Malaysia's Uneasy Dance with the Web
|Aug 18, 2010|
On July 31, Tengku Razaleigh Hamzah, who is rapidly becoming the stormy petrel of Malaysian politics, made a tough, uncompromising speech to the annual Malaysian Student leaders Summit in Kuala Lumpur.
The 72-year-old Razaleigh, an elder statesman of the United Malays National Organization, called for the abolition Malaysia's Internal Security Act, the Official Secrets Act, the Printing and Publication Act and the Universities and Colleges Act, which circumscribes the freedom of expression of students and professors and which, Razaleigh said, "has done immense harm in dumbing down our universities."
It was a major speech on an important occasion to Malaysia's future leaders. Other speakers included members of the judiciary, presidents of bar councils and many others. (It can be found here in its entirety)
"Billions have been looted from this country, and Billions more are being siphoned out as our entire political structure crumbles. Yet we are gathered here in comfort, in a country that still seems to 'work': Most of the time," Razaleigh said. "This is due less to good management than to the extraordinary wealth of this country. You were born into a country of immense resources, both natural, cultural and social. We have been wearing down this advantage with mismanagement and corruption. With lies, tall tales and theft. We have a political class unwilling or unable to address the central issue of the day because they have grown fat and comfortable with a system built on lies and theft."
Razaleigh's speech, controversial as it was, was not mentioned anywhere in the nation's mainstream press, despite the fact that among other things, he said that "over the last 25 years, much of the immense wealth generated by our productive people and our vast resources has been looted."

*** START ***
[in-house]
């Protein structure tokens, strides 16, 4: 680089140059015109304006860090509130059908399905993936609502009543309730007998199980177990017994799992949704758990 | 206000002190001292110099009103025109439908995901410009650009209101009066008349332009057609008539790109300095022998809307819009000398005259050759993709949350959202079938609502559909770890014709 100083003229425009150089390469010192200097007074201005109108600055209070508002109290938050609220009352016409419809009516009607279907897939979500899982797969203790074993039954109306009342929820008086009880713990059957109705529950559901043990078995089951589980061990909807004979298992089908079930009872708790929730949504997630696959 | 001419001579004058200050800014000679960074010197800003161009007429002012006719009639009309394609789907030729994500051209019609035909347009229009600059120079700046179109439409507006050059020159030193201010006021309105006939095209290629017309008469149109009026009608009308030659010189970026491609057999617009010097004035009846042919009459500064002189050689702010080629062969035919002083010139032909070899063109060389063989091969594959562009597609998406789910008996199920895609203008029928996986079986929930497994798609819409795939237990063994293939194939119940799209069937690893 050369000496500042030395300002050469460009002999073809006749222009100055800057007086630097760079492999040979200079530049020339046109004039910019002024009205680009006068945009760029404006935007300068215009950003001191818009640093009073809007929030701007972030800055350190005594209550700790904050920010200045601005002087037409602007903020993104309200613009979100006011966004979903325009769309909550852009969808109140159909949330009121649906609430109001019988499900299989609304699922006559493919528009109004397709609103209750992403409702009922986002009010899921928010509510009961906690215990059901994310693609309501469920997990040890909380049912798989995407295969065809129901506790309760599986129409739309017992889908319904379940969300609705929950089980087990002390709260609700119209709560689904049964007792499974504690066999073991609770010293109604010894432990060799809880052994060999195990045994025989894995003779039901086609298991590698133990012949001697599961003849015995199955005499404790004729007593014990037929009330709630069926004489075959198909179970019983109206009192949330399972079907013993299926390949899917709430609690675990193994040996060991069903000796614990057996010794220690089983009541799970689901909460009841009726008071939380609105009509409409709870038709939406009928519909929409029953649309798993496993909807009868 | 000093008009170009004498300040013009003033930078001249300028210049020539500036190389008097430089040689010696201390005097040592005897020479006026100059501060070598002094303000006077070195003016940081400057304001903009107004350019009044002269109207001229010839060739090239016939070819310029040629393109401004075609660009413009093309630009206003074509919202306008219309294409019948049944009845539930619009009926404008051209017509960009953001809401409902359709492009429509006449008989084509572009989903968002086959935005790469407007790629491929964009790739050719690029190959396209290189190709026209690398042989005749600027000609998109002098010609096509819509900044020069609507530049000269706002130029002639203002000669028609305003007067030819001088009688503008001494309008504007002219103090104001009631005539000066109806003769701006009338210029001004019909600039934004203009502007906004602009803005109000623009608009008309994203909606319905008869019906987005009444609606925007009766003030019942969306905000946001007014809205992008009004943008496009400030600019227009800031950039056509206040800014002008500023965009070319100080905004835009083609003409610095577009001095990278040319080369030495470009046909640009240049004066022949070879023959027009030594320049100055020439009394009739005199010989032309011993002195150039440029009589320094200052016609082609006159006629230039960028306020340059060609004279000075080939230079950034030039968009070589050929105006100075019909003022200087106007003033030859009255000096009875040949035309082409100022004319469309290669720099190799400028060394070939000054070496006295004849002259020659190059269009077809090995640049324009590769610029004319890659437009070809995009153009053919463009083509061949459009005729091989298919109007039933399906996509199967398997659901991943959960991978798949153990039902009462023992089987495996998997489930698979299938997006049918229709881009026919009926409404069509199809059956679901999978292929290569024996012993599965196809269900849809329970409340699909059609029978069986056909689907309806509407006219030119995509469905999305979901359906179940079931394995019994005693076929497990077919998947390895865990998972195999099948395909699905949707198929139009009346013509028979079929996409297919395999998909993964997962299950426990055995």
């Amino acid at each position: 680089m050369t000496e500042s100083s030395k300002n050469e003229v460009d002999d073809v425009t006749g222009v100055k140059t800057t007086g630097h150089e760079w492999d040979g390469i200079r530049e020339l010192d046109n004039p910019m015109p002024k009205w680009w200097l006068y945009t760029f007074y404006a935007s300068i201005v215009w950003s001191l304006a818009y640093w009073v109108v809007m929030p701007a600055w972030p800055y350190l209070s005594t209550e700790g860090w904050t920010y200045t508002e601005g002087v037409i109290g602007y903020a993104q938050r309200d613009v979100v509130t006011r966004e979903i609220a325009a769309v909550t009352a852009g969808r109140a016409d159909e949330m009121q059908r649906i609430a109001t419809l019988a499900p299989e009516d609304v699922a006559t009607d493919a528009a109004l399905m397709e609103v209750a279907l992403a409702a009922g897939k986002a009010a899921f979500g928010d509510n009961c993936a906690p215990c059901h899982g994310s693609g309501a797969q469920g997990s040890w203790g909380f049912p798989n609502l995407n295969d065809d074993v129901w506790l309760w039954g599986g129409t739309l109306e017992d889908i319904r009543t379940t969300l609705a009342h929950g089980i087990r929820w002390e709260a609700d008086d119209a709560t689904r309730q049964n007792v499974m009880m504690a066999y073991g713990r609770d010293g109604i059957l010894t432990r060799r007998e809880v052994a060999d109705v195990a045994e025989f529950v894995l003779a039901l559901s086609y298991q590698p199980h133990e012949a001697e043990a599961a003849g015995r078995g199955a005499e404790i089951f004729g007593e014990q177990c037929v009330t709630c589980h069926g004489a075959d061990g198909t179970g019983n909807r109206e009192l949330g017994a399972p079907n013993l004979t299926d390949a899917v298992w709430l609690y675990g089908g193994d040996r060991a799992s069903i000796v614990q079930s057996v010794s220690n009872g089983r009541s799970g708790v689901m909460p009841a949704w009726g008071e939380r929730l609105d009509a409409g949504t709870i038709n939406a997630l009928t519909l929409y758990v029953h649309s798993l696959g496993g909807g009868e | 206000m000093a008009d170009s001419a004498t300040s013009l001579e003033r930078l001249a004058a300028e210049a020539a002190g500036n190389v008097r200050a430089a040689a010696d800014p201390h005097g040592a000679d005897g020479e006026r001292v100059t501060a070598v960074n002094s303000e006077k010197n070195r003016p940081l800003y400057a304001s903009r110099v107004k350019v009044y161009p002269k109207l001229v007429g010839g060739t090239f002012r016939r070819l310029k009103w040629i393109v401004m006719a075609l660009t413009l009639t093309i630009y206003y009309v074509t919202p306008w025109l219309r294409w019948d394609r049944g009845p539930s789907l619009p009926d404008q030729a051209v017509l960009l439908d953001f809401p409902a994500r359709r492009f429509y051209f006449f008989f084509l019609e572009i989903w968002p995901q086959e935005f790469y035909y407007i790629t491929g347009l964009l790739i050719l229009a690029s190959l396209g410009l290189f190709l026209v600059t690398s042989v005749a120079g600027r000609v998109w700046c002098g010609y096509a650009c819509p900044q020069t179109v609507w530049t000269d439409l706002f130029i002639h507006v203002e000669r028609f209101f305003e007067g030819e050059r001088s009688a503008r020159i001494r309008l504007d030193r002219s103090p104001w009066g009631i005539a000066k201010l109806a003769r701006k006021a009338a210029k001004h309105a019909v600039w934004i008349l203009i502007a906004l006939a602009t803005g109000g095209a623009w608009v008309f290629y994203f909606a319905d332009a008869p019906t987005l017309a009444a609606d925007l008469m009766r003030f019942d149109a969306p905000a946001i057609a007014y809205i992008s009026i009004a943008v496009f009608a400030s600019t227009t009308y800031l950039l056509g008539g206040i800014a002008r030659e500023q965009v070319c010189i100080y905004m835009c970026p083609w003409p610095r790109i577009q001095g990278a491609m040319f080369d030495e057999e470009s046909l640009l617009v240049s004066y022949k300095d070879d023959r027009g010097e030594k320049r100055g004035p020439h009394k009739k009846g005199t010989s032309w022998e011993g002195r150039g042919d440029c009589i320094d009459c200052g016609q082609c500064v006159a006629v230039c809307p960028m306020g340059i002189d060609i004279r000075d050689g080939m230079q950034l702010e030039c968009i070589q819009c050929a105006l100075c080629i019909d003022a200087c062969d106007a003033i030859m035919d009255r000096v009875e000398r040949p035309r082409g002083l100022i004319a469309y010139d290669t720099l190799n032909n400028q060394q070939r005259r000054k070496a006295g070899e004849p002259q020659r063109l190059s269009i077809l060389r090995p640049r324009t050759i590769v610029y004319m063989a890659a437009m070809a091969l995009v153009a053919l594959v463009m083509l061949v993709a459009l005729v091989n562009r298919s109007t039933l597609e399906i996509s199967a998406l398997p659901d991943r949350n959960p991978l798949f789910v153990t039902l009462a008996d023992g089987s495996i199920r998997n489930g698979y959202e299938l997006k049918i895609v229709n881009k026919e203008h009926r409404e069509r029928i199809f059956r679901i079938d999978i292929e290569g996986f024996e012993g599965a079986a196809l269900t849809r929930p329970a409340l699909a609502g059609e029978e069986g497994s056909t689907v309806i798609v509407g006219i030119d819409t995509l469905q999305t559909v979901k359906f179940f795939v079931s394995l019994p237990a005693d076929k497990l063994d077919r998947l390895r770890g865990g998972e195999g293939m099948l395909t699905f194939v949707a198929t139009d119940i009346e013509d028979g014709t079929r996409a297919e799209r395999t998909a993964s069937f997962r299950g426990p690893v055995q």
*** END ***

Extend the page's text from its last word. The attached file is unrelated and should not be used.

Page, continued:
Despite the fact that no newspapers printed any of the speech, Rejal Arbi, the former editor of the Malay language Berita Harian who is now a columnist, thought it merited exposure. However, Mior Kamarulbaid, the editor of the paper, thought otherwise. He spiked Rejal's column.
Berita Harian is owned by UMNO, which is increasingly unsettled by Razaleigh's calls to clean out the endemic corruption in the party. Likewise, The Star, which is owned by the Malaysian Chinese Association, the second-biggest component of the Barisan Nasional, the ruling national coalition, didn't carry Razaleigh's remarks, nor did the New Straits Times, which is also owned by UMNO. Nor was it carried on the party-owned television stations.
However, it was carried widely on Internet news sites, including being streamed on the independent Malaysiakini television. It was carried verbatim on the Internet-based news portal Malaysian Insider, among other Internet sites.
This has assumed increasing importance because of an Aug. 16 report in the independent Internet news site Malaysian Insider that the administration of Prime Minister Najib Tun Razak is evaluating the feasibility of putting an Internet filter in place to block so-called "undesirable websites."